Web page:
Petitioner arrived at the apartment a few minutes later. Shortly thereafter, he, Mike, Borrero, and Robinson drove in a Chevrolet Celebrity ("the Celebrity") to an apartment where Mike retrieved a 9-millimeter chrome handgun. Mike then returned to the car, accompanied by his girlfriend, Angie. An acquaintance of Mike, Earl ("Skinny") Patterson, was waiting together with the others. Mike handed Borrero the handgun, and Skinny gave Borrero the keys to a Chrysler New Yorker ("the New Yorker").

         With Borrero driving the New Yorker, and Petitioner, Mike, Angie, and Robinson in the Celebrity, the group traveled in the direction of the American Mailbox. The trip was interrupted by a detour to take Angie back to the apartment, as she had decided not to participate in the planned robbery. After dropping her off, Borrero joined Petitioner, Mike, and Robinson in the Celebrity. They drove together to view the exterior of the American Mailbox and discuss the robbery plan. Once the plan was set, the four men retrieved the New Yorker.

         The four men then drove separately in the two cars to the apartment of Vanessa Hood. There, Mike collected a .38 revolver and handed it to Borrero. Borrero opted to use the chrome pistol and passed the revolver to Robinson. Borrero and Robinson then drove the Celebrity to the American Mailbox, while Mike and Petitioner drove the New Yorker to a spot a few blocks from the store.

         Borrero and Robinson entered the American Mailbox. Borrero, with a book of stamps in hand, approached the counter where the storekeeper, Joseph Atkins, was speaking on the telephone. When the call ended, Borrero pulled out a gun. Atkins reached across the counter to defend himself, and Borrero shot him in the face.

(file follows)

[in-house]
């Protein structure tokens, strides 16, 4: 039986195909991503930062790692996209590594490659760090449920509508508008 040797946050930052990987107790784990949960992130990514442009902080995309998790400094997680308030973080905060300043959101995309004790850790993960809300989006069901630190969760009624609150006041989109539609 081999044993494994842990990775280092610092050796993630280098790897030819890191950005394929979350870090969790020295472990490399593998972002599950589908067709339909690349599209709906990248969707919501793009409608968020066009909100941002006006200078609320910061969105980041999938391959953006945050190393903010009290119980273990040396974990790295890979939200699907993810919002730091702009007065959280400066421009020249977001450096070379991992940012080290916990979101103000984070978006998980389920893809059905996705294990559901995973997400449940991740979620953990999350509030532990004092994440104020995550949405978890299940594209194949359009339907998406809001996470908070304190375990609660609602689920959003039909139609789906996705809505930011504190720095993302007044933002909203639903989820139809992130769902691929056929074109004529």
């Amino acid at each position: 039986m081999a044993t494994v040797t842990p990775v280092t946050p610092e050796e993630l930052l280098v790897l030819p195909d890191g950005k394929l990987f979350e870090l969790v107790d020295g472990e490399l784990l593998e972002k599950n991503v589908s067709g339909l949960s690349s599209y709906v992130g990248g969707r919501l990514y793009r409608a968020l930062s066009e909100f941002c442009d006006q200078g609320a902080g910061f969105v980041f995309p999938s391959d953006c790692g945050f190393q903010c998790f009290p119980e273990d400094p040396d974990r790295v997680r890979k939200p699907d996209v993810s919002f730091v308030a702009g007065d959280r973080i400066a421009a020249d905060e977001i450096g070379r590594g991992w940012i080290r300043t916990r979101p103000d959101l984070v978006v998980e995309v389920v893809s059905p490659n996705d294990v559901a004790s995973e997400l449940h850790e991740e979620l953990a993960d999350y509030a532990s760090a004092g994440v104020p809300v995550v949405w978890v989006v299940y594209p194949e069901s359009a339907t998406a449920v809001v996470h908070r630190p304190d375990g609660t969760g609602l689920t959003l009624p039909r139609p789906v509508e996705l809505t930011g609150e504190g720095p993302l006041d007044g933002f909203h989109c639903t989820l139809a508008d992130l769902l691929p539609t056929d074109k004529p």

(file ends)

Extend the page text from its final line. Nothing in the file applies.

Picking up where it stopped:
Borrero and Robinson then searched, without success, for the money. As they were doing that, a storekeeper from down the street, Randall Covington, entered the American Mailbox. Borrero shot him as well. Covington died of the gunshot wound.

         Borrero and Robinson fled the store and drove in the Celebrity to meet Mike and Petitioner, who were waiting in the New Yorker. The four abandoned the Celebrity on the street and drove in the New Yorker to Hood's apartment. At the apartment, Mike left the two guns with Hood. About ten minutes after their arrival, a young man, later determined to be Hood's son, Vandell Roseman, entered the apartment. Soon thereafter, Petitioner, Mike, and Roseman left the apartment. Borrero and Robinson remained at the apartment watching television, then left after seeing a news report about the shooting.